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Top Experiences List

Text and Images by Dick Simon

Most of the writings about our experiences have been from Patty, who has been GREAT at being prolific and sharing.  I have been busily photographing, and those images are used in conjunction with her writings throughout the blog.

I love to reflect back on a trip or experience by thinking about the Top Experiences.

For me the overall best was spending the special times with Alex, Ben and Patty in Africa, and Patty throughout this journey (and sharing all of this with her, including helping with her collecting discarded bottle cap project).


In terms of specifics, my highlights would include:

JP sharing his deeply personal genocide experiences, and helping us imagine the unimaginable.  In Kibuye, Rwanda we walked through the market in his village, realizing that many of the ‘nice’ merchants has been directly involved in slaughtering their friends and family; and seeing his home and the houses of the neighbors still living there, who had murdered his family. This surrealistic scene also hit me at a soccer game the first night in Kigali – ‘normal’ people cheering their teams – how did they become mass murderers?


Gorillas – Being face to face with these massive ‘cousins’ in the wild in Rwanda is definitely a top life experience.


Kumbh Mela, Allahabad, India– Being in the midst of millions of Pilgrims coming from all over India, and thousands of Sadhus, or wise men, the first night photographing everybody walking around in a cloud of DDT, the 2am bathing day wanderings with the Sagers and being swarmed by hundreds of naked, ash covered Nagas racing in a stoned frenzy to the river.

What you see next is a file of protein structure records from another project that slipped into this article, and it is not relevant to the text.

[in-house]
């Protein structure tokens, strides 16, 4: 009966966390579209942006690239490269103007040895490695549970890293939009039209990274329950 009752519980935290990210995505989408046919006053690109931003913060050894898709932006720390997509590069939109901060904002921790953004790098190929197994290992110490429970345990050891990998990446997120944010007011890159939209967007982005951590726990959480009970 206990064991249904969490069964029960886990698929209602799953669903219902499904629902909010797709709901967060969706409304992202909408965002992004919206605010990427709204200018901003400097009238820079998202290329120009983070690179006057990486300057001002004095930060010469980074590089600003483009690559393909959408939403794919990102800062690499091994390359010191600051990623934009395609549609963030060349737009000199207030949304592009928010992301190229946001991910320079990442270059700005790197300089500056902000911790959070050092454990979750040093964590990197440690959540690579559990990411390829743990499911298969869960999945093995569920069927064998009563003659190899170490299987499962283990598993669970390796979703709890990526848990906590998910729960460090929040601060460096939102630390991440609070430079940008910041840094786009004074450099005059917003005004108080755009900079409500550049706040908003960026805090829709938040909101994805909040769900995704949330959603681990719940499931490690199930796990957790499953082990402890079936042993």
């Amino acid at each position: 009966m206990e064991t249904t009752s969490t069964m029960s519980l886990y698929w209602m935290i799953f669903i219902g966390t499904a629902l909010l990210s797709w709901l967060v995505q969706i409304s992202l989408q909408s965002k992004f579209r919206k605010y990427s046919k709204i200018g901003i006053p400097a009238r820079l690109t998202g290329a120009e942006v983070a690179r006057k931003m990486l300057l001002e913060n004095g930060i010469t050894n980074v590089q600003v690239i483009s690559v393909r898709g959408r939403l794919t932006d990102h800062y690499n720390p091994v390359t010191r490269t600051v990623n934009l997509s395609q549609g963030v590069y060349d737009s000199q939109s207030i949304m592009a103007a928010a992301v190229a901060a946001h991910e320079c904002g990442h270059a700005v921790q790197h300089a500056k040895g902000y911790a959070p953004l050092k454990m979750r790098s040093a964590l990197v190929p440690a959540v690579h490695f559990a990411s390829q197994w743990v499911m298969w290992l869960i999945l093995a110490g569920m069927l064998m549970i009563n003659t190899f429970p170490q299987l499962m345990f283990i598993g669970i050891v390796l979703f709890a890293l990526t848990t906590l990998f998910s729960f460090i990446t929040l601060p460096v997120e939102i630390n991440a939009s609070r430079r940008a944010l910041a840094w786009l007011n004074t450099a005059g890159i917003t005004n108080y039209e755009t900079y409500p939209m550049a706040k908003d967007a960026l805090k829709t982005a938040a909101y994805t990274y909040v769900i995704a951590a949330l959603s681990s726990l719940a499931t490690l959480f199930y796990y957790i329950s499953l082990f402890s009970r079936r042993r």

Ulagalla Resort – The ultimate Peace Dividend in Sri Lanka –developed immediately after the war, the only Sri Lankan hotel included in a TripAdvisor Top Ten list, and for us coming at the perfect time when we needed a break. We took walks, did bicycle explorations, watched fisherman at sunset and took a morning kayak to see and photograph birds, and spent 3 days of eating our Anniversary cake, which we first got at a magical anniversary dinner on their Observation Deck.


Spending time with the Maharana of Udaipur, India in his amazing palace to brainstorm ways of working together to improve lives in that region of Rajasthan, which his family has been Custodian of the region through over 70 generations and 1400 years.

Really joining celebrations – There is something about being a foreigner with a camera which I experience as license to be in the middle of everything going on, rather than a well behaved bystander – being the only white face in the Tweede Nuwe Jaar (Second New Year) parade and celebration in Cape Town, and being invited to climb onto the parade floats with the most esteemed Hindu Sadhus at the Kumbh Mela procession (our guide said people did good deeds for a lifetime to achieve that honor – ignorance is bliss!)

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In greater Kruger National Park, South Africa – coming upon a pride of resting lions at night, who gave blood curdling roars.  (I know that for some inexplicable reason we were ‘safe’ from these apex predators in our open sided jeep, but really…)


The slow pace of traveling by houseboat in the Backwaters of Kerala.

Mumbai-with its overall intensity and contrasts, from arriving to Suki’s Protocol Officer and a sumptuous dinner in his amazing home and another with YPOers leading many of India’s major companies, to touring the slums and largest open laundry in the world, and the magnificent Hotel Oberoi as our oasis from the frenzy.

In Jaffna, northern Sri Lanka, heart of Tamil Tigers during the war, befriending the officer sent to check out and potentially punish us for taking photos.  Once he became convinced we were not with an NGO there to embarrass the government, we became buddies and I took our picture together!

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Watching groups of monkeys diving from the trees into the lake at Cinnamon Lodge – I never knew they could swim!